Progress report - 9 weeks to KAEM13

It's 9 weeks until KAEM13 and a great point to take stock of my progress towards my second goal of the year. In preparing for the Atacama Crossing this year I was completing my first cycle of full-time training with a focus on performing in a specific race. I went into that cycle of work with many ideas, expectations and great guidance from Ian, but also uncertain about what result to expect at the end of the training period. The race was a success and therefore the build-up period was also a success. However, I came away with more ideas to incorporate into my training process to optimize the training I do.

My performance at KAEM13 will determine the value of this current period of training. I feel confident that what I have been doing is more focused and of a higher quality that the preparation that I did leading up the Atacama. I would hope this is true as I need to improve continuously to reach my goals and to perform at the highest level I'm capable of. It's a fun journey and challenge that motivates me every day.

An easy run on Cerro San Cristobal.

Training Volume

My training volume has not increased since the Atacama. In fact, the total is almost exactly the same as it was over the same period from 30 weeks before the race until now. There are some differences between the two build-ups as I ran races like the K42 Chile and Endurance 50km in the lead-up the the Atacama which added volume in certain weeks (the spikes in blue in the graph below). However, my block weeks of race simulation training have occurred at exactly the same points in both build-ups (the large spikes at weeks 10 and 15).

I am pleased as I believe the quality of the work has been better within the same volume of training. I have handled the workload much better this cycle of preparation and have not encountered any worrisome niggles or colds to interrupt my training. This has been the most consistent period of training I have gone through and it shows in the ability I have to take on certain sessions without too much worry that the workout might be too hard or long. I'm very happy with how this graph looks right now.

An overview of training volume - before Atacama in blue, before KAEM in red.

Training Specificity

The key factor that I want to prepare for in KAEM is the long day which is the fourth stage. The impact of this race structure is that I will need to be ready for another two stages after the long stage (rather than just one more in the Atacama) and that my pack will be heavier for the long stage because I need three more days of food after the long stage. To prepare I have been running long runs with my pack at race weight. My go-to run has been a long run with an hour of tempo work at the end; such as a 3hr run or a 5hr run with the last hour at a tempo pace. An example is this run I did at the end of July.

I have also been training with and testing the gear I plan to use in the race. In this cycle I'm fortunate that I have already done two multi-stage races so I have a good idea of what I want to use, and where I can make improvements so the testing is more about refinement than trying things for the first time. I have a new pack (the Raidlight Olmo 20 used by Massi and reviewed here) that is proving to be a little more comfortable than my home modified pack which was starting to look a little worn after 500km in races. I'm trying some different shoes to see if I can find a good solution for the sandy riverbeds in the KAEM and to improve my day-to-day recovery. Finally I've been using my race food over block weeks with the hope to find a good balance between weight, flavor and variety.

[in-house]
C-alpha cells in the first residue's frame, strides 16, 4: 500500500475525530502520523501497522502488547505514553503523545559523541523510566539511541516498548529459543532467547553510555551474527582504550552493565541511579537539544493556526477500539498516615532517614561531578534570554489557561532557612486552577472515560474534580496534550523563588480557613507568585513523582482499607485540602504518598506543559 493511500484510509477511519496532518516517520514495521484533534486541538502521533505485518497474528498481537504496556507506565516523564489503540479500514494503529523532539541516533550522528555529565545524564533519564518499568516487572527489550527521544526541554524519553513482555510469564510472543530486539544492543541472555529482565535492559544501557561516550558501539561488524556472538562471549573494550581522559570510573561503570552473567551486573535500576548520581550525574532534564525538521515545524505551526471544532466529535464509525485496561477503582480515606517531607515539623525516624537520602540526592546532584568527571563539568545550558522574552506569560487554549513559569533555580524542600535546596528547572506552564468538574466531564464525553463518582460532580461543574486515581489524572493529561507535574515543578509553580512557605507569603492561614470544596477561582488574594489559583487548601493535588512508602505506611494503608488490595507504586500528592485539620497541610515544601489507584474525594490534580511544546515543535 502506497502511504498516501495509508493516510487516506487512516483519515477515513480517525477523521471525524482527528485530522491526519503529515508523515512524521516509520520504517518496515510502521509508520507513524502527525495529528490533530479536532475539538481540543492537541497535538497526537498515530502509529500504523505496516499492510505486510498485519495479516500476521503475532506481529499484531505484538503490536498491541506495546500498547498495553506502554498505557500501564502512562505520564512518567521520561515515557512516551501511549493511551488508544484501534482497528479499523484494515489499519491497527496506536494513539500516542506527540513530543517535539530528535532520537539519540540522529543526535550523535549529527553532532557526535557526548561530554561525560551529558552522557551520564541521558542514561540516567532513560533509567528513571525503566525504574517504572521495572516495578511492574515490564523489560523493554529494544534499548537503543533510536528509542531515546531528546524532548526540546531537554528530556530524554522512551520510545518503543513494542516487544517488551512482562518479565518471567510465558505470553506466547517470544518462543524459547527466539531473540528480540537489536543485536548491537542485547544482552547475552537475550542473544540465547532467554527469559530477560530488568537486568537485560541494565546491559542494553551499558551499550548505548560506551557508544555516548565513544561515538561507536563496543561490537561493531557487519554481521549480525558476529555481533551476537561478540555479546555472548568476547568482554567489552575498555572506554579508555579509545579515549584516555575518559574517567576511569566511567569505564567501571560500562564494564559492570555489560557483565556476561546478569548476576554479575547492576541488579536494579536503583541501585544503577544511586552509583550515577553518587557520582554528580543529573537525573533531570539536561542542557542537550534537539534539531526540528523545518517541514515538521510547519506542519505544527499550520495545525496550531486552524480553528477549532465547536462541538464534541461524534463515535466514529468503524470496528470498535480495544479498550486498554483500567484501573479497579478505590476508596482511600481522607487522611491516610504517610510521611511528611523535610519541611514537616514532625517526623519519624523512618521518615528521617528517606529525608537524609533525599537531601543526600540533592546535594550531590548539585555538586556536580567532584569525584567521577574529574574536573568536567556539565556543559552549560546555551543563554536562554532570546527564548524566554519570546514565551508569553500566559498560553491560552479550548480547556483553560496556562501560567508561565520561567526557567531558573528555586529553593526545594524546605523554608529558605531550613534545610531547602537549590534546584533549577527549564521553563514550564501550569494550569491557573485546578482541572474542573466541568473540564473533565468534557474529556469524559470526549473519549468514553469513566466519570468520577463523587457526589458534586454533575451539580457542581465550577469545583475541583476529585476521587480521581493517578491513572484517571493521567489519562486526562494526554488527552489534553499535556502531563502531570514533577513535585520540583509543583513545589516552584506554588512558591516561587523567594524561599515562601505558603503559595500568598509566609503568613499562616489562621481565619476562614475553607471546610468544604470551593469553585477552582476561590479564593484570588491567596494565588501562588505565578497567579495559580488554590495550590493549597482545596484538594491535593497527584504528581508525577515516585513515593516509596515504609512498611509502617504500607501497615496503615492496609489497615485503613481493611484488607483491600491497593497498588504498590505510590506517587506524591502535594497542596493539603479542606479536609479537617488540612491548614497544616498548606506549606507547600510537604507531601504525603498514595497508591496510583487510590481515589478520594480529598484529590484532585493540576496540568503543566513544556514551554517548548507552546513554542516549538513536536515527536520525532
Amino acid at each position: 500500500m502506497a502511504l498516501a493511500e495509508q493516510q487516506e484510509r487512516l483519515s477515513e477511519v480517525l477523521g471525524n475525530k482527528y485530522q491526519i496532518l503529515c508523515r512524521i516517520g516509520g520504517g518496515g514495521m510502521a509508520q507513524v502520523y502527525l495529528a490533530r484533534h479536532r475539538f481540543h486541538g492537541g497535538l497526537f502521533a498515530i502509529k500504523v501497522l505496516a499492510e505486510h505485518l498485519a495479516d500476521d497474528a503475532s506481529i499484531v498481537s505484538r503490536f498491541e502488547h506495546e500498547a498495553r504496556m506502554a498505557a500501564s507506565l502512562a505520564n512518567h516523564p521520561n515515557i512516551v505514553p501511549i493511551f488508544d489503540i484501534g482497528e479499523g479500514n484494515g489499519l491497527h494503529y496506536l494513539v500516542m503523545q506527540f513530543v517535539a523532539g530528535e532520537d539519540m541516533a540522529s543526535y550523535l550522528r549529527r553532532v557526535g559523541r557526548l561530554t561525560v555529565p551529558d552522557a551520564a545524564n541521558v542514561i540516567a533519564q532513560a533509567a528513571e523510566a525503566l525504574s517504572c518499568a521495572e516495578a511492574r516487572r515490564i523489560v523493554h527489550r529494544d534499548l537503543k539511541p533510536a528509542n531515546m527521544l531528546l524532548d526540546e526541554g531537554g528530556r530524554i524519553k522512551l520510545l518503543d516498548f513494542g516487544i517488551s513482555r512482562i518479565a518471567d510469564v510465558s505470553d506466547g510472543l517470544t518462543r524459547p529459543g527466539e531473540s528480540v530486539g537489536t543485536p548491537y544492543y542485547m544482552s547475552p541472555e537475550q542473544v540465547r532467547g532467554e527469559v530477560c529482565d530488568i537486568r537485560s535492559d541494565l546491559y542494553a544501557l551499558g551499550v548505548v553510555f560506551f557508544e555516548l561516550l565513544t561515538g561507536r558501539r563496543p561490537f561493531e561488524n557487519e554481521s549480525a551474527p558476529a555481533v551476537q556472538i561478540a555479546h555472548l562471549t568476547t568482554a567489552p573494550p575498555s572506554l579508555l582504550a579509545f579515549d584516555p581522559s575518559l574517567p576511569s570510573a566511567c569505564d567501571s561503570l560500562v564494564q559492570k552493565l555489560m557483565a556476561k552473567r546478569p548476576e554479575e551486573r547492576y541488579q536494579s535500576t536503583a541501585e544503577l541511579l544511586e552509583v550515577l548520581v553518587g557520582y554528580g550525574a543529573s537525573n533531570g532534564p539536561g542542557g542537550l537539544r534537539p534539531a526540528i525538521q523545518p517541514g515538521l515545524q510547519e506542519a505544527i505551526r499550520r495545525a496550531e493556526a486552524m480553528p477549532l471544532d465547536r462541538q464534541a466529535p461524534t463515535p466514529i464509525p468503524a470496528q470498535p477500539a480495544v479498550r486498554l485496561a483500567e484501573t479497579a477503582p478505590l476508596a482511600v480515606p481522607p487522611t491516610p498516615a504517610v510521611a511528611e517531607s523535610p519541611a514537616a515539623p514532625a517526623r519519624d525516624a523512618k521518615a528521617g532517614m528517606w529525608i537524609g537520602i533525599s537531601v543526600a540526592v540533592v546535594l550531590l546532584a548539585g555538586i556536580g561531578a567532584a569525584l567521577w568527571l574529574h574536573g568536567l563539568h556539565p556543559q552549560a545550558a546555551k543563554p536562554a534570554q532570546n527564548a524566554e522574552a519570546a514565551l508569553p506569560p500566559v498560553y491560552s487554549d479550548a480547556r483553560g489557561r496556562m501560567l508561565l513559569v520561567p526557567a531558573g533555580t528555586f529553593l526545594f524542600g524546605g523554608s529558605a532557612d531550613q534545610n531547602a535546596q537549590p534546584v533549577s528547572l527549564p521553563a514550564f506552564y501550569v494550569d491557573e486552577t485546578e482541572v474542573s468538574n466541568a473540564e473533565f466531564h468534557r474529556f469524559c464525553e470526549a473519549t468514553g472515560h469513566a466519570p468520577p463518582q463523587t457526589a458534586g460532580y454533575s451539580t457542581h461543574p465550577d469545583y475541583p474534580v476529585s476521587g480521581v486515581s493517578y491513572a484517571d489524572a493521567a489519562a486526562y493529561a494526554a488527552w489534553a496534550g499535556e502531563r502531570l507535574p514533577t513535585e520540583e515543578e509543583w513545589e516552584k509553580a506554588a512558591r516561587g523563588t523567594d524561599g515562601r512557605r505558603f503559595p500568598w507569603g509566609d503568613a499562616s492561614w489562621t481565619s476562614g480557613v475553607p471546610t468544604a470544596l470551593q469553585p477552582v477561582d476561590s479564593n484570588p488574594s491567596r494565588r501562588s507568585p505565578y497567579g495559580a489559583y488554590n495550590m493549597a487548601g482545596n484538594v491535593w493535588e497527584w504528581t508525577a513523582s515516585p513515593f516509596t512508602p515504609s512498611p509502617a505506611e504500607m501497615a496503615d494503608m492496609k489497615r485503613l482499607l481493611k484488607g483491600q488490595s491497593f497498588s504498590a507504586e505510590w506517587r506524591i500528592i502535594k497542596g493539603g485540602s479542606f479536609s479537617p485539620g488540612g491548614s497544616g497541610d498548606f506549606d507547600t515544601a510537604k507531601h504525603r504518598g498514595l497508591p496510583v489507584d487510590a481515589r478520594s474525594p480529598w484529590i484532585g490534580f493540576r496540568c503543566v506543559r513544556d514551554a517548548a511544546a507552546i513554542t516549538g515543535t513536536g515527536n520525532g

Non-running Training

When I started with Ian he asked me to do some strength work and suggested TRX. I didn't always enjoy going to do these sessions, but slowly I've become more comfortable with this aspect of training. I've found it makes a big difference for me in two areas of my running. The first is on downhills where I now have more confidence and I feel that the additional strength aids in maintaining my form while running declines. The second is that I feel less fatigued in my shoulders and upper body towards the end of block weeks and I believe that improved upper body and core strength have helped me adapt to running with the pack.

I have been more rigorous in looking after my body by using my foam roller regularly and doing active isolated stretching after most training sessions. Along with the cautious approach to increasing my volume, I feel that these two activities have helped me to maintain a consistent training approach without delays from injury or niggles.

I'm happy with my progress and really looking forward to racing in October. Here's a brief update providing some thoughts of where I'm at this week.


Unknown said...

Gran reporte Daniel, imagino que al comienzo TRX no debe haber sido entretenido pero si sientes que te ha ayudado es un buen dato! quizás algun día haga una prueba con eso.

tratar de imitar todas las situaciones de la carrera puede ser el factor que te de la ventaja! ya no habrán sorpresas o sabrás como enfrentarlas si las hay!

Todo el éxito para la cuarta etapa, sera probablemente la que definirá el destino de la carrera.

Un abrazo! sigue trabajando fuerte! que dará grandes resultados!

Daniel Rowland said...

Muchas gracias por leer mi post y por el comentario Moi! Espero que la preparación lleva a un mejor resultado!

Unknown said...

What a great objective assessment of your training Dan. Fantastic to see you following your dream and MAKING it happen. I am certain this race will be a huge success for you and a great step towards the future.


Daniel Rowland said...

Hi Russell,

Thanks for your support and confidence. As you really do know what you're doing technically when it comes to training, it means a lot to me.

Good luck at your next competition this weekend.